The LSU Top 5 #57

This is the 57th of our top 5 bits and pieces about education from around the internet.

(Linking doesn’t mean we necessarily agree with these articles!)

Don’t Give Up on the LectureThe Atlantic

It’s difficult to go against the grain, especially when you’re labelled as out of touch and even arrogant or undemocratic for doing so. The author does this, though, in defence of the lecture.

Link

The Real Reason New College Grads Can’t Get HiredTime

The article collects several surveys of employers and students looking at how ready they are to work. The common theme in these surveys is that it isn’t technical skills that graduates lack, but soft skills.

Link

What It’s Like to Be a Middle-Aged College StudentThe Atlantic

We all have regrets, and we’d all do things differently if we went back to university. Here, a 60ish year old dropout goes back to finally get her degree. Two particularly interesting bits:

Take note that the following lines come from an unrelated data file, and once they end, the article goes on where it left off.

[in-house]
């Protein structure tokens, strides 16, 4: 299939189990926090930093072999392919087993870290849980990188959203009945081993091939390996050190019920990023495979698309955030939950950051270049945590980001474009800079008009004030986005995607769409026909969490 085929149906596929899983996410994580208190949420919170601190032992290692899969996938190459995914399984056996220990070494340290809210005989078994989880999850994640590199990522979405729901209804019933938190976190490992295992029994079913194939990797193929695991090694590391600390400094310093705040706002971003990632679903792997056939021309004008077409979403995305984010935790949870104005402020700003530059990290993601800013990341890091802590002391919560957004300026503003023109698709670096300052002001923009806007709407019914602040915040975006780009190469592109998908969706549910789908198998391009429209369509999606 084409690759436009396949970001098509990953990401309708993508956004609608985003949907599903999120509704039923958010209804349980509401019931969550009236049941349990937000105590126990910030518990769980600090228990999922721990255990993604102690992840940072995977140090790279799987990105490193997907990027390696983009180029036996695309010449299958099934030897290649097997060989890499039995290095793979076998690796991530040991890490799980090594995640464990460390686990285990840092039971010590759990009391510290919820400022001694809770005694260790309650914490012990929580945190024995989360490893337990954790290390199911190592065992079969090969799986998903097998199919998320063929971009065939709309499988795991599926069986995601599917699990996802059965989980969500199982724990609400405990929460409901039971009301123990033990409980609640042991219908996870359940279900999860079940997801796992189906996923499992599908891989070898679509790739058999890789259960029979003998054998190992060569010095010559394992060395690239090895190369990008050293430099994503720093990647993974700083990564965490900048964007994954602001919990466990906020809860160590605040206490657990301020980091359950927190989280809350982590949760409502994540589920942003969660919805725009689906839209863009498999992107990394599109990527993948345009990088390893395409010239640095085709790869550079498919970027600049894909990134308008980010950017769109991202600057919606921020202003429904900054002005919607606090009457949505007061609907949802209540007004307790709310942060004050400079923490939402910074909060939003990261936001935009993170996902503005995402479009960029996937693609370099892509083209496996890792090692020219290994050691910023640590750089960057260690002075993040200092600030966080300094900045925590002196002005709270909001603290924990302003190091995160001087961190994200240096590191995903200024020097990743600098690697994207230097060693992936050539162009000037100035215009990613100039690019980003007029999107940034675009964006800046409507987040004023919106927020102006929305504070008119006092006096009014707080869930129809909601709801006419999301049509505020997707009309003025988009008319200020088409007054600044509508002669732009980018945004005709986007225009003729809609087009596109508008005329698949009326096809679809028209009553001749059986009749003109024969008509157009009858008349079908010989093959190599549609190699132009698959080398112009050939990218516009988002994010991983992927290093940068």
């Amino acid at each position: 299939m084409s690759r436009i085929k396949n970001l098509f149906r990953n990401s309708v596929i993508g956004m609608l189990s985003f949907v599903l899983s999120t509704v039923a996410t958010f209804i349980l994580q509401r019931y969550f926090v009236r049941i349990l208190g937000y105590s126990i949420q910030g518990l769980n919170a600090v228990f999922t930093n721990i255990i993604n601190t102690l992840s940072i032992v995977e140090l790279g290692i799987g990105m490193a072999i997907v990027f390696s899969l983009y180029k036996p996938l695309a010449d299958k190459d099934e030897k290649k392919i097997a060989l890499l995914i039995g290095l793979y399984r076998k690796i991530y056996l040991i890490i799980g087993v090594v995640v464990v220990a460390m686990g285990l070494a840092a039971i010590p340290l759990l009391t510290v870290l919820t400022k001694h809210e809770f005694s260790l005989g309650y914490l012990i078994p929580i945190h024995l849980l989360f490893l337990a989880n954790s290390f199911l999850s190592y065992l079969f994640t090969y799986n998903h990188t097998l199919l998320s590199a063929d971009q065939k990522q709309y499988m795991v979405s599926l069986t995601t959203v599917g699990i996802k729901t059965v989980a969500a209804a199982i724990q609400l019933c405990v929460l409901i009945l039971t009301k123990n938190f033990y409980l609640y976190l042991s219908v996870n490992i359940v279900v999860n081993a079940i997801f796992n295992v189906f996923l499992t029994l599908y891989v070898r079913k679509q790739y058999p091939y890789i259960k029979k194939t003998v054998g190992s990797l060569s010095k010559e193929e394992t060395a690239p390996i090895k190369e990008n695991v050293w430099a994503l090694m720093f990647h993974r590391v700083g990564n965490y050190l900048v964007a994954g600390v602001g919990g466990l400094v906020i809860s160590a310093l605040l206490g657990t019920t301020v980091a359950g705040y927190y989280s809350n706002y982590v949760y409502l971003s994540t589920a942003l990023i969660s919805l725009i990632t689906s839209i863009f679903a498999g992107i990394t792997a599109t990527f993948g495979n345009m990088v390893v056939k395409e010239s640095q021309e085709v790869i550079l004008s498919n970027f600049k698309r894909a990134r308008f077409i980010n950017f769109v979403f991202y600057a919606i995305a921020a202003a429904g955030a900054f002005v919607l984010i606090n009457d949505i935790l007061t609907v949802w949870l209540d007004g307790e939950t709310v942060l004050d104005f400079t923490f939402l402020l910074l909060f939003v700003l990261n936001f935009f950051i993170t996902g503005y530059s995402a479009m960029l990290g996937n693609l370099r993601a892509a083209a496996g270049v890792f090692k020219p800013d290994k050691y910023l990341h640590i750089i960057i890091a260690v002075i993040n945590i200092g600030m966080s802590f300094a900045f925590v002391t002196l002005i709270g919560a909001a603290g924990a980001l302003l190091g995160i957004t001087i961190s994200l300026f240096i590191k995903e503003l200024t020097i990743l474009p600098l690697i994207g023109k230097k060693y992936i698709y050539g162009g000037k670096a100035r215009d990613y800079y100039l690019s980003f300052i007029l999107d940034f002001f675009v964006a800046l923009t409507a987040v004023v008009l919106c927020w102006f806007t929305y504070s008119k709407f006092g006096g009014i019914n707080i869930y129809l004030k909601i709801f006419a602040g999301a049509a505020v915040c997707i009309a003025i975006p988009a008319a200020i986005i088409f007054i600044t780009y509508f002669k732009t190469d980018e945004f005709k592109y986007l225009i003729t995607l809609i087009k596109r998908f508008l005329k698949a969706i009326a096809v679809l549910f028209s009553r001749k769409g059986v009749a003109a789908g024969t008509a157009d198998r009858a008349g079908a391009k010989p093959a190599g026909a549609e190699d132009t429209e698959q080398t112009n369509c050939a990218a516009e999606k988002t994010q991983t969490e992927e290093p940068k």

James Fallon, a neuroscientist at University of Irvine, claims “people are at their maximum cognitive abilities are in their 60s. It’s the ideal time to balance their executive functions, which younger students don’t necessarily have yet, with intellectual techniques which are likely still there but haven’t been used for a long time.” Fallon, who is 66, says, “I have never been more creative and productive.”

And:

I am trying my best. I have learned to raise my hand again. I have learned to hold my tongue, even if it means not saying I found a mistake in the syllabus, that my father funded the release of the My Lai massacre report being discussed, or that I dated one of the authors of the Port Huron Statement.

Link

Social Media and Higher Education – Tips for Success and Who’s Doing It RightHigher Ed Marketing Journal

This is a nice guide to marketing in higher ed through social media, with examples from institutions in the US.

Link

What will education look like in 2023?Nick Hood

This is a summary and the author’s thoughts from the SELMAS Annual Conference about the outlook for education over the next ten years. According to speakers, though education could be changed in one way or another, it will continue to give people “the permission to own their own lives”.

“…bringing young people to that realisation is potentially in the hands of their teachers, who in this sense, give (or rather, allow young people to take for themselves) permission to own their own lives”.

Link

We love hearing your thoughts on these articles, so feel free to comment below!

 

 

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